For a long time, the beauty industry has utilized photo editing techniques and processes that often promote unattainable and unrelatable standards for women. Such campaign imagery is misleading, since it suggests further product efficacy and additional qualities that may not exist. However, CVS Pharmacy's Beauty in Real Life campaign is here and it's thoroughly committed to creating new and realistic standards when it comes to beauty imagery!
According to press materials received by Bustle, Beauty in Real Life is the retailer's first campaign to include the "CVS Beauty Mark." What's that? We're so glad you asked.
It's a white stamp watermark that reads "Beauty Unaltered" and thereby announces that images have not been "materially altered." That means the brand did not "not digitally alter or change a person's shape, size, proportion, skin or eye color or enhance or alter lines, wrinkles or other individual characteristics."
Basically, CVS is rewriting the script when it comes to post-production altering of images. CVS worked with beauty brands to define and craft guidelines so images are not substantially changed and ultimately falsified.
The campaign is all about authenticity and transparency. It encourages you to be proud of yourself, your looks, and your creativity when it comes to enhancing and highlighting them with products. It wants you to feel good about yourself when you shop at CVS.
CVS is passionate about wanting its beauty aisles to be a place where customers feel comfortable and as though their communities are served and supported.
No longer will you cruise into your local CVS and feel crestfallen upon seeing images of "flawless" models that don't represent your style, skin tone, culture, background, or life as you know and live it.
The Beauty in Real Life campaign depicts real women, celebrates diversity, and allows the subjects to demonstrate their own definitions of beauty. The entire campaign was created by women and for women, giving it an informed perspective. The campaign is all about living your best life.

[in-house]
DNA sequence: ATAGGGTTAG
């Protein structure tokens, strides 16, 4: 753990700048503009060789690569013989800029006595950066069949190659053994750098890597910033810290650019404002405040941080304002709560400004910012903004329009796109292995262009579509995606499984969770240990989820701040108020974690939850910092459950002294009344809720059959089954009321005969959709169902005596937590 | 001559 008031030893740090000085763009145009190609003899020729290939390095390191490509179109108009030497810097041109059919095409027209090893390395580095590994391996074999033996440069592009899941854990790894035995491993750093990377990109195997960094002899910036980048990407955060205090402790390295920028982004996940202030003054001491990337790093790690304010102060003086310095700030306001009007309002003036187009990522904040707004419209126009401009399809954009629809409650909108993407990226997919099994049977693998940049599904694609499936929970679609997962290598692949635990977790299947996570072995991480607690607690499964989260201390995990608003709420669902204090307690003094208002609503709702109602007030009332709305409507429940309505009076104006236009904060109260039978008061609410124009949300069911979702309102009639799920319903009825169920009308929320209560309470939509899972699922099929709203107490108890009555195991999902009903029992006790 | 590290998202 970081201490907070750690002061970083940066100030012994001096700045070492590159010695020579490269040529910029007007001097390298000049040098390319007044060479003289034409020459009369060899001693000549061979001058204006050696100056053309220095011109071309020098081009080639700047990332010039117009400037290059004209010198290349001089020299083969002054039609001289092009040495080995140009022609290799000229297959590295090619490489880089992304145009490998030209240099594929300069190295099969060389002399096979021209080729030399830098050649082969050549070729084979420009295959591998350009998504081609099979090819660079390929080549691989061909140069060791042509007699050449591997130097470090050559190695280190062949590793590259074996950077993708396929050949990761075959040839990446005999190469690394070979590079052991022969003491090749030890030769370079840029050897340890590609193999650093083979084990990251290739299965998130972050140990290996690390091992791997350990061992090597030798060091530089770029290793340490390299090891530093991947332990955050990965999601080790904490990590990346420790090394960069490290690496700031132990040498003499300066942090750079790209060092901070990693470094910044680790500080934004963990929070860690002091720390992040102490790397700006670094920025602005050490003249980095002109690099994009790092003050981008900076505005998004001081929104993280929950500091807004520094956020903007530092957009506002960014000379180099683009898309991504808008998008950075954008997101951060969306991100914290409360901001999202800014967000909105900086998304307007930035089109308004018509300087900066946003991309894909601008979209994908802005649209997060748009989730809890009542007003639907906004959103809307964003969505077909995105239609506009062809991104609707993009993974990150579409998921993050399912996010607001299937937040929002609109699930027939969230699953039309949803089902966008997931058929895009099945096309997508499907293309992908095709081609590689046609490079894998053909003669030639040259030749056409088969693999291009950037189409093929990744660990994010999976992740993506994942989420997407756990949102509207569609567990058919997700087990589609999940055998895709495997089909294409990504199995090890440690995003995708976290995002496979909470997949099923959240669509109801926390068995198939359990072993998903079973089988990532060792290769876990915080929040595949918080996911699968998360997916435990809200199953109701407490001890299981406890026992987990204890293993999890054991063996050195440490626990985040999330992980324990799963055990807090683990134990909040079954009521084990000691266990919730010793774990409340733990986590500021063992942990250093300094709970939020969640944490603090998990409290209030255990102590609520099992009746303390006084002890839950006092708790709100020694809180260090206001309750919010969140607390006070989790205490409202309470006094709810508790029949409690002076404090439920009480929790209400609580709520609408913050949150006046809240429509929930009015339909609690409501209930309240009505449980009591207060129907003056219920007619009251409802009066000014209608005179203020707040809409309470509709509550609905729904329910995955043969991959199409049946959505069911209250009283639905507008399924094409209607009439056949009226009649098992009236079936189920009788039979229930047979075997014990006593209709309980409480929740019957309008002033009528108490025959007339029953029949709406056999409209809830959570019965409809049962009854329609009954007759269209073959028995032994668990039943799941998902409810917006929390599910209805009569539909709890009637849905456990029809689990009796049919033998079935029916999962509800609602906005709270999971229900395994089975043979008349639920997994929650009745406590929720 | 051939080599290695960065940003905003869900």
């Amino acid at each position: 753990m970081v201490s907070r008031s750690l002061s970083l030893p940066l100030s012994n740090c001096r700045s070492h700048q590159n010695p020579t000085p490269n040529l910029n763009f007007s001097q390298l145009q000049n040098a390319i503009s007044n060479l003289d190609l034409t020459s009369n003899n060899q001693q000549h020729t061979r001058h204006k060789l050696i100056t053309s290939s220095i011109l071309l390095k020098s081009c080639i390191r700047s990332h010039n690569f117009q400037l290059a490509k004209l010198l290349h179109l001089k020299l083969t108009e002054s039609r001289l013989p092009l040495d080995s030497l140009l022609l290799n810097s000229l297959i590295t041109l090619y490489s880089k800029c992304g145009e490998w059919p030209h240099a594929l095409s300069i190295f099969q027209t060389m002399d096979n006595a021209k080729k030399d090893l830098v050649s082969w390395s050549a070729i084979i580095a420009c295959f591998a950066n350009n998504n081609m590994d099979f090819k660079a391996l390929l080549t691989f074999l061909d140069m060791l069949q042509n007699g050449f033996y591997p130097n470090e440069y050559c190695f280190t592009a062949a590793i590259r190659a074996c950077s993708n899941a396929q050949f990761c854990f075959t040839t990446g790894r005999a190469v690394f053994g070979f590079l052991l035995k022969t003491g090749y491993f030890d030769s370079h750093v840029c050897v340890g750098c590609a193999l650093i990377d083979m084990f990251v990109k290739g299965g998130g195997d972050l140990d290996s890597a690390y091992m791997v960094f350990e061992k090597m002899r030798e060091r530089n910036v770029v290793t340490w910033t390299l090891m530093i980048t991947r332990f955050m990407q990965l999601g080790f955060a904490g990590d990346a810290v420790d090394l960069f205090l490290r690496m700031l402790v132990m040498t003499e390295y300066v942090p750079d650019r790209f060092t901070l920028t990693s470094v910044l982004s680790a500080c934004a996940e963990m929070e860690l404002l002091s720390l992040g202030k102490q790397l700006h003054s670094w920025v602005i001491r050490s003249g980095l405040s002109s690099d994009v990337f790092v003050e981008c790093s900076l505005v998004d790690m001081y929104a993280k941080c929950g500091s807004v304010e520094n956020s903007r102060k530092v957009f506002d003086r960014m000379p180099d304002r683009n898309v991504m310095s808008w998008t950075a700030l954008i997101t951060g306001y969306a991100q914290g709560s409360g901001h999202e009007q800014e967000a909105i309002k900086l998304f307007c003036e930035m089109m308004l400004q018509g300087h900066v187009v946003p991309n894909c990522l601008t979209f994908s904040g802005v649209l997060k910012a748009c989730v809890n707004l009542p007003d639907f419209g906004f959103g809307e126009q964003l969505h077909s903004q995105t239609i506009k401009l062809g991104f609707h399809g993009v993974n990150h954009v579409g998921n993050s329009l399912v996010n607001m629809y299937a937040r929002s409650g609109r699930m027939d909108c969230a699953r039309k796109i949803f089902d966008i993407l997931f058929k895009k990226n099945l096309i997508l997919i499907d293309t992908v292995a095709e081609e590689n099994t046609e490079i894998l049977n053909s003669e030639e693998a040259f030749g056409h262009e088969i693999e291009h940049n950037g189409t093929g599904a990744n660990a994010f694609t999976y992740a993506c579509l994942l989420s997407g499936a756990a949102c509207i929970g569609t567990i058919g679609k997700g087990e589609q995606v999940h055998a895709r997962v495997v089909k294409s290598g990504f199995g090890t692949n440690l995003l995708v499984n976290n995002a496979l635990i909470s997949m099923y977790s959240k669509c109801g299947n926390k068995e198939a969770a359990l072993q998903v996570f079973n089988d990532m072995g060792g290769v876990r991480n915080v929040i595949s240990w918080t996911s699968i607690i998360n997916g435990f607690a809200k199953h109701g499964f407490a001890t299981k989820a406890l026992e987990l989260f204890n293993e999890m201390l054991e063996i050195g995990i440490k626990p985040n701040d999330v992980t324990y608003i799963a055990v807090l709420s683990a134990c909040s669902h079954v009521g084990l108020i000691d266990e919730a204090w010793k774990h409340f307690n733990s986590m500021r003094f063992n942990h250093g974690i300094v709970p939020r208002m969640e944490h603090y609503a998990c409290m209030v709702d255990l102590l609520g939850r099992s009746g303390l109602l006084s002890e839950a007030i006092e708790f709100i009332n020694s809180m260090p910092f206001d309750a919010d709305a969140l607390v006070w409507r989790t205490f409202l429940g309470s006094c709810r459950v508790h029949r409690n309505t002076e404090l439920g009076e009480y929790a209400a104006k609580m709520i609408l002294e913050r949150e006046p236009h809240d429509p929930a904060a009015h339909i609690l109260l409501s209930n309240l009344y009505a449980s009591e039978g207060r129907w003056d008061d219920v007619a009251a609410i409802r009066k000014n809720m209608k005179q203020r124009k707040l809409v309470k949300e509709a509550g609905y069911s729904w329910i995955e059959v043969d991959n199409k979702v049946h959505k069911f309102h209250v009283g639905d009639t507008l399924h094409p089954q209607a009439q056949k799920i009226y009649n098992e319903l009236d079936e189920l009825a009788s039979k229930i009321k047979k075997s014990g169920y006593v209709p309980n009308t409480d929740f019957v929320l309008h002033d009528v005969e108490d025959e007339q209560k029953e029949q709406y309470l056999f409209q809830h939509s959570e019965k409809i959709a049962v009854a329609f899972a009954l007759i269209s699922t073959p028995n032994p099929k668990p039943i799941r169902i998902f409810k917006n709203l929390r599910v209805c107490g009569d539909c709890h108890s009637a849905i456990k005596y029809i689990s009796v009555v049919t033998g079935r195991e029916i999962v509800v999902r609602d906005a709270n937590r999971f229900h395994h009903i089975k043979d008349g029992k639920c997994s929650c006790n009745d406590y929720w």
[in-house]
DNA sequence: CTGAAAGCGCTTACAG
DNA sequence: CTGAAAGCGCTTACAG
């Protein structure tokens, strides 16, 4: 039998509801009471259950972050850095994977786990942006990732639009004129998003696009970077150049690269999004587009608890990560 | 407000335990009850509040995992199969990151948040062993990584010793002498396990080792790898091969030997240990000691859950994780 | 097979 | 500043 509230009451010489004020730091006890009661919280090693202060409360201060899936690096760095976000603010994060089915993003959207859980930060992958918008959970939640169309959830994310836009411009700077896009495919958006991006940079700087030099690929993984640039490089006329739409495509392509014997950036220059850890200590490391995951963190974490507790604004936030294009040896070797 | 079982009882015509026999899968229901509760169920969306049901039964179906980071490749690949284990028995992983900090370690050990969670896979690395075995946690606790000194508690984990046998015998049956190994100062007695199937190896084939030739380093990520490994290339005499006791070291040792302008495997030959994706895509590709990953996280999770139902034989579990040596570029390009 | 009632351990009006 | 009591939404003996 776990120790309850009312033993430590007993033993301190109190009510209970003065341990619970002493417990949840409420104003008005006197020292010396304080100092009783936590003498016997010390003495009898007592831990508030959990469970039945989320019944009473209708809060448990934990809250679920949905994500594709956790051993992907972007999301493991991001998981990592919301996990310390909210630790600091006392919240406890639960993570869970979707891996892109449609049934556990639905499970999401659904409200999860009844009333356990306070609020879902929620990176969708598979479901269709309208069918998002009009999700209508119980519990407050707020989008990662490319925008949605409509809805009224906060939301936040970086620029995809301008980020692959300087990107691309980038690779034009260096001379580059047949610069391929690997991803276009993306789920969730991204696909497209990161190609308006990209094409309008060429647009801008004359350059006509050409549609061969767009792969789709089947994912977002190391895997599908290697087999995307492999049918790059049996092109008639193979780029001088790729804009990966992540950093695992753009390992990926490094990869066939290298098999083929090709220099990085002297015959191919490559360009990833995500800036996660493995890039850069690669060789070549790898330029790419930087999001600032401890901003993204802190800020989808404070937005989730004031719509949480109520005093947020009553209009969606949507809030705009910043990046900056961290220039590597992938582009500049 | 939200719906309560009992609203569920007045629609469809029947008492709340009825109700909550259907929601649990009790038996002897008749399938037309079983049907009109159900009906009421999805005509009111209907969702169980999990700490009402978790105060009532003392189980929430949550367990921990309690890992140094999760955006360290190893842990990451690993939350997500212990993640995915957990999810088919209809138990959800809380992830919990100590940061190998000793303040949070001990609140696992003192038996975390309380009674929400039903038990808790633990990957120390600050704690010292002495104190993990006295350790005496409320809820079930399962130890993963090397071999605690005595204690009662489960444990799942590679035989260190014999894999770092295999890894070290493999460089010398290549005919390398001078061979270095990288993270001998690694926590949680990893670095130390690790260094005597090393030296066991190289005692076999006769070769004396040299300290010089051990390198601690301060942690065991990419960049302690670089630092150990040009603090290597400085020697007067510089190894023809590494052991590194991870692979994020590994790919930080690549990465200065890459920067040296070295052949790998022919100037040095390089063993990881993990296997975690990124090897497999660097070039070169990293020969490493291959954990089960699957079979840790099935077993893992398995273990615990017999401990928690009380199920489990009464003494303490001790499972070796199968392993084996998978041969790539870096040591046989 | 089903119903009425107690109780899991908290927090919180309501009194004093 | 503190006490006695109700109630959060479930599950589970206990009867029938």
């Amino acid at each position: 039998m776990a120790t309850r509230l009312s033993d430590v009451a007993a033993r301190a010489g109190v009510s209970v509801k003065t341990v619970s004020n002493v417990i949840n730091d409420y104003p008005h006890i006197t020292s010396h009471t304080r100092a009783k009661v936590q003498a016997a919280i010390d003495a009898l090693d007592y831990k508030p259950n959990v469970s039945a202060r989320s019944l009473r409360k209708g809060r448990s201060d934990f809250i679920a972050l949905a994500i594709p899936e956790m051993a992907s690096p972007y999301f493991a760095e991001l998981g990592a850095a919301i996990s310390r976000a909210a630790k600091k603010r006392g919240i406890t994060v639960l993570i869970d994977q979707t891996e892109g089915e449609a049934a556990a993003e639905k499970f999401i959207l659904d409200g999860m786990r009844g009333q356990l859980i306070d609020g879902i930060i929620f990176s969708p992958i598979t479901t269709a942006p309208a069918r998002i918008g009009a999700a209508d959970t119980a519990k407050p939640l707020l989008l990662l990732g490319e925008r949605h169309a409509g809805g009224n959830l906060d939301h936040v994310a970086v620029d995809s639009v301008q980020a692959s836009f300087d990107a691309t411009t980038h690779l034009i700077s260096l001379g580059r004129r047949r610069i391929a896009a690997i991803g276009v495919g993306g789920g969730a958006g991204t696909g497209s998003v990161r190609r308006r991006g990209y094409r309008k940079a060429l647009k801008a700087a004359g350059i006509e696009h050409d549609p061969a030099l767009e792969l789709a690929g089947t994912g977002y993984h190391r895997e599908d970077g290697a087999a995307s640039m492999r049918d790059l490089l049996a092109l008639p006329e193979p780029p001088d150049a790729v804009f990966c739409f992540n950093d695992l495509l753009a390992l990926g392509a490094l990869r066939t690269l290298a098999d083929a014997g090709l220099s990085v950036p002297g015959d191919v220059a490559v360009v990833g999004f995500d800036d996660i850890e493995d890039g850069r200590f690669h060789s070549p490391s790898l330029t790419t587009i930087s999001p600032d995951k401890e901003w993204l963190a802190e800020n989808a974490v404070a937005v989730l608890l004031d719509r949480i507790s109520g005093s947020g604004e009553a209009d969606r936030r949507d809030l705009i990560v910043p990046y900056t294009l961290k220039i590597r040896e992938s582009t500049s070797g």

Don't you love how the women in these images are battling windswept hair in their faces? That's a very real hassle that those of us with long locks deal with! That element injects a a dose of levity into an otherwise serious and important message that powers the entire campaign. It reminds us that beauty products should be fun to use, too.
The other goal of the campaign is to highlight the ways in which women incorporate beauty and products into their lives.
The reason CVS has gone down this road, other than it's reflective of real life? It's what shoppers have been seeking and demanding. They have been vocal about their fatigue over homogenous and impractical imaging.
"As a woman, mother and president of a retail business whose customers predominantly are women, I realize we have a responsibility to think about the messages we send to the customers we reach each day," said Helena Foulkes, former President of CVS Pharmacy and Executive Vice President, CVS Health, has said. "The connection between the propagation of unrealistic body images and negative health effects, especially in girls and young women, has been established. As a purpose-led company, we strive to do our best to assure all of the messages we are sending to our customers reflect our purpose of helping people on their path to better health."
Translation: CVS is all in IRL.
"There's been a shift in what consumers want to see when it comes to beauty. They are asking for more transparency and authenticity, and that's what Beauty in Real Life is all about," said Norman de Greve, Senior Vice President and Chief Marketing Officer, CVS Health, in a press release. "We wanted to introduce a campaign that uses beauty to make women feel good about themselves by empowering them to feel comfortable and confident in their own skin."
In addition to the Beauty in Real Life campaign, CVS has truly established itself as a go-to beauty destination. Last year, the retailer introduced a curated, K-Beauty section in select stores and on its site. It was another move that demonstrated CVS' keen understanding of the consistently evolving trends in the self-care realm.
These IRL campaign images are just the first of many for CVS, as transparency for any beauty imagery that has been materially altered will be required by the end of 2020. Amen to that.